In a country riven by Monarchists and Maoists, Girija Prasad Koirala served as peacemaker. Nepal's four-time Prime Minister and champion of democracy died on March 20 at 86. His six decades in politics began amid striking laborers in jute mills, rose through civil war and regicide and ended with the future of his impoverished nation still poised on a knife edge.
Koirala, popularly known as GP Koirala, was at the forefront of mass protests in 1990 that eventually forced Nepal's King Birendra to introduce multiparty democracy into the Himalayan kingdom. Elections then catapulted Koirala and his Nepali Congress Party into power in 1991. But the subsequent years would be tumultuous ones, as a Maoist rebellion ravaged Nepal, leading to thousands of deaths. Power struggles and factional demagoguery came to define Kathmandu politics.
The murky 2001 massacre of Birendra and much of the royal family could have plunged the country into anarchy had it not been for Koirala's steady stewardship. He was instrumental in reaching out to the Maoists, bringing them into a peace process that abolished the monarchy in 2008 and transformed the country into a republic. But festering divisions remain, and there is no elder statesman of Koirala's stature to lead Nepal forward.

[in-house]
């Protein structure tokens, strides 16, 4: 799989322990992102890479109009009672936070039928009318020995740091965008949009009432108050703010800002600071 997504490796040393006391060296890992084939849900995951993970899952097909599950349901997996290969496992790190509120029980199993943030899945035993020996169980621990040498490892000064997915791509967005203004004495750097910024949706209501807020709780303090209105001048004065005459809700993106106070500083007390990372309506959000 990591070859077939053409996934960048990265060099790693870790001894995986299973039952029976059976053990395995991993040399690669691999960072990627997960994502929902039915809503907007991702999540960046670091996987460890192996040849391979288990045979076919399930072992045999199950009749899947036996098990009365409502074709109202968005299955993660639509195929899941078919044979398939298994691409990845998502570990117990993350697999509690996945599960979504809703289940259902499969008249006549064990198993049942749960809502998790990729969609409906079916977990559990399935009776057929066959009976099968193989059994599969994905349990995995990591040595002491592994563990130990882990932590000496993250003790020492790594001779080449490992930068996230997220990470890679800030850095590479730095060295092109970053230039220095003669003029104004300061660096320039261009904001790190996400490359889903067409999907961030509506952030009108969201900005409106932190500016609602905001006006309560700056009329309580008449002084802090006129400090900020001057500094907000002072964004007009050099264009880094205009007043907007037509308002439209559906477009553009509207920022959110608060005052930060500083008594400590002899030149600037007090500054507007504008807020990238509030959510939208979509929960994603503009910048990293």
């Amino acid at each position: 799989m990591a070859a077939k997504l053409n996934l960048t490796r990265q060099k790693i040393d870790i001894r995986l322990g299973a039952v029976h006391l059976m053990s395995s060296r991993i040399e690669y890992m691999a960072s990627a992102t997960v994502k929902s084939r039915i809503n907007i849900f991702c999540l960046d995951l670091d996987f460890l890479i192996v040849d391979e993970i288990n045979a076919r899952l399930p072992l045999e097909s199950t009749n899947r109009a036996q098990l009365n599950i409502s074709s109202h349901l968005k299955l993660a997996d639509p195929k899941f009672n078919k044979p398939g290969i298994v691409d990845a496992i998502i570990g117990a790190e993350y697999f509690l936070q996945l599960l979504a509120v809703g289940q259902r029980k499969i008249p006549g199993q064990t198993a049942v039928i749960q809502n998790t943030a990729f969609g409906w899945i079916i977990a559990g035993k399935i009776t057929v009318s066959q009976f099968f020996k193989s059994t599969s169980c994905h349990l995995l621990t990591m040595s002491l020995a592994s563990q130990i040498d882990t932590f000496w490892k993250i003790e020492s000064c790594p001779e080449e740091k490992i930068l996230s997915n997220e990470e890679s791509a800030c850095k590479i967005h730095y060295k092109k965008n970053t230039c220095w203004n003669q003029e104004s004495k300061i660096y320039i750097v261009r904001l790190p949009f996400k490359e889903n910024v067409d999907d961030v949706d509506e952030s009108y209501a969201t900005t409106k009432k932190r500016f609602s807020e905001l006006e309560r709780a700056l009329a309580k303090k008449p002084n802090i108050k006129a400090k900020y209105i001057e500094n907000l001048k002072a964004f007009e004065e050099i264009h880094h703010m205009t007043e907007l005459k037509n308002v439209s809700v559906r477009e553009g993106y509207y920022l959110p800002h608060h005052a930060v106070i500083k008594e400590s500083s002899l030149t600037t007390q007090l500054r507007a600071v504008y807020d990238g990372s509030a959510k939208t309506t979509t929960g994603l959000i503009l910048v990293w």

Koirala was born in exile in colonial India his prominent dissident family at odds with the rulers in Kathmandu at the time and grew up steeped in the secular traditions of South Asia's independence movements. Koirala's bearing, to the end of his days, was not unlike that of India's own apostle of democracy and first Prime Minister, Jawaharlal Nehru: austere and gaunt, forever garbed in an elegant blazer and his trademark Nepali cap.
This text originally appeared in the April 5, 2010 issue of TIME Magazine.
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